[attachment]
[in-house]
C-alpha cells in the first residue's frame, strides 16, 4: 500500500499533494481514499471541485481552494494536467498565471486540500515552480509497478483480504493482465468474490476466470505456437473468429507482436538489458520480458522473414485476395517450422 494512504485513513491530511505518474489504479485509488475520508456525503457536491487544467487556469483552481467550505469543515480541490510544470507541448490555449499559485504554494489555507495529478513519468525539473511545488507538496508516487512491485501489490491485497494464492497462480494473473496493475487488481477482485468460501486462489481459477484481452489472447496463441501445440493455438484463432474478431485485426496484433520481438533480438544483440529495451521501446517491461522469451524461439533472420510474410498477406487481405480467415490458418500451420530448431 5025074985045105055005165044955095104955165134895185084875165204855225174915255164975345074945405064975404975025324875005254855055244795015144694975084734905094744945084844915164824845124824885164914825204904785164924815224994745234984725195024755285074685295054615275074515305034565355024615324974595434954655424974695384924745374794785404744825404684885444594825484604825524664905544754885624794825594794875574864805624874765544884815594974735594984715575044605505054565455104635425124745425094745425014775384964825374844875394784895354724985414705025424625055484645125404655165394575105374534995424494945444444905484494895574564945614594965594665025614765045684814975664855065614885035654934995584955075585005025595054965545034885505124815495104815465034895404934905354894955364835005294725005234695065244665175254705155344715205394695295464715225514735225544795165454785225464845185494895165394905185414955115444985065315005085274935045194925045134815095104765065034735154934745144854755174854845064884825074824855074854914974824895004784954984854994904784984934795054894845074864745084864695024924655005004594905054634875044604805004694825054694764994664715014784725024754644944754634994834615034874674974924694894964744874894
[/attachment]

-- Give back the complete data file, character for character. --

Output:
[in-house]
C-alpha cells in the first residue's frame, strides 16, 4: 500500500499533494481514499471541485481552494494536467498565471486540500515552480509497478483480504493482465468474490476466470505456437473468429507482436538489458520480458522473414485476395517450422 494512504485513513491530511505518474489504479485509488475520508456525503457536491487544467487556469483552481467550505469543515480541490510544470507541448490555449499559485504554494489555507495529478513519468525539473511545488507538496508516487512491485501489490491485497494464492497462480494473473496493475487488481477482485468460501486462489481459477484481452489472447496463441501445440493455438484463432474478431485485426496484433520481438533480438544483440529495451521501446517491461522469451524461439533472420510474410498477406487481405480467415490458418500451420530448431 5025074985045105055005165044955095104955165134895185084875165204855225174915255164975345074945405064975404975025324875005254855055244795015144694975084734905094744945084844915164824845124824885164914825204904785164924815224994745234984725195024755285074685295054615275074515305034565355024615324974595434954655424974695384924745374794785404744825404684885444594825484604825524664905544754885624794825594794875574864805624874765544884815594974735594984715575044605505054565455104635425124745425094745425014775384964825374844875394784895354724985414705025424625055484645125404655165394575105374534995424494945444444905484494895574564945614594965594665025614765045684814975664855065614885035654934995584955075585005025595054965545034885505124815495104815465034895404934905354894955364835005294725005234695065244665175254705155344715205394695295464715225514735225544795165454785225464845185494895165394905185414955115444985065315005085274935045194925045134815095104765065034735154934745144854755174854845064884825074824855074854914974824895004784954984854994904784984934795054894845074864745084864695024924655005004594905054634875044604805004694825054694764994664715014784725024754644944754634994834615034874674974924694894964744874894